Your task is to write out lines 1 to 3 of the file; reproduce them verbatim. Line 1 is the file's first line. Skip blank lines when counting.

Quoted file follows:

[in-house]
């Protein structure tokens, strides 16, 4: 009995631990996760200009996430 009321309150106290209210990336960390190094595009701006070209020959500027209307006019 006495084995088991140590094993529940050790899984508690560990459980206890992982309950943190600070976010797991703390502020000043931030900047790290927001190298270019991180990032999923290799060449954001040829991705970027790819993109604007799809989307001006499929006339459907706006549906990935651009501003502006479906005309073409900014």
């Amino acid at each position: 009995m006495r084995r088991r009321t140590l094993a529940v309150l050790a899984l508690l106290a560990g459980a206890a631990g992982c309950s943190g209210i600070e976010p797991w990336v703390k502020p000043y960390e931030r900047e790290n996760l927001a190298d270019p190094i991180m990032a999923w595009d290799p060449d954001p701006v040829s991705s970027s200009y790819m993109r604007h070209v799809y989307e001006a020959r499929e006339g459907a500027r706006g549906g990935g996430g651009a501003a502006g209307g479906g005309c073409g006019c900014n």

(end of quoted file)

[in-house]
């Protein structure tokens, strides 16, 4: 009995631990996760200009996430 009321309150106290209210990336960390190094595009701006070209020959500027209307006019 006495084995088991140590094993529940050790899984508690560990459980206890992982309950943190600070976010797991703390502020000043931030900047790290927001190298270019991180990032999923290799060449954001040829991705970027790819993109604007799809989307001006499929006339459907706006549906990935651009501003502006479906005309073409900014």
């Amino acid at each position: 009995m006495r084995r088991r009321t140590l094993a529940v309150l050790a899984l508690l106290a560990g459980a206890a631990g992982c309950s943190g209210i600070e976010p797991w990336v703390k502020p000043y960390e931030r900047e790290n996760l927001a190298d270019p190094i991180m990032a999923w595009d290799p060449d954001p701006v040829s991705s970027s200009y790819m993109r604007h070209v799809y989307e001006a020959r499929e006339g459907a500027r706006g549906g990935g996430g651009a501003a502006g209307g479906g005309c073409g006019c900014n």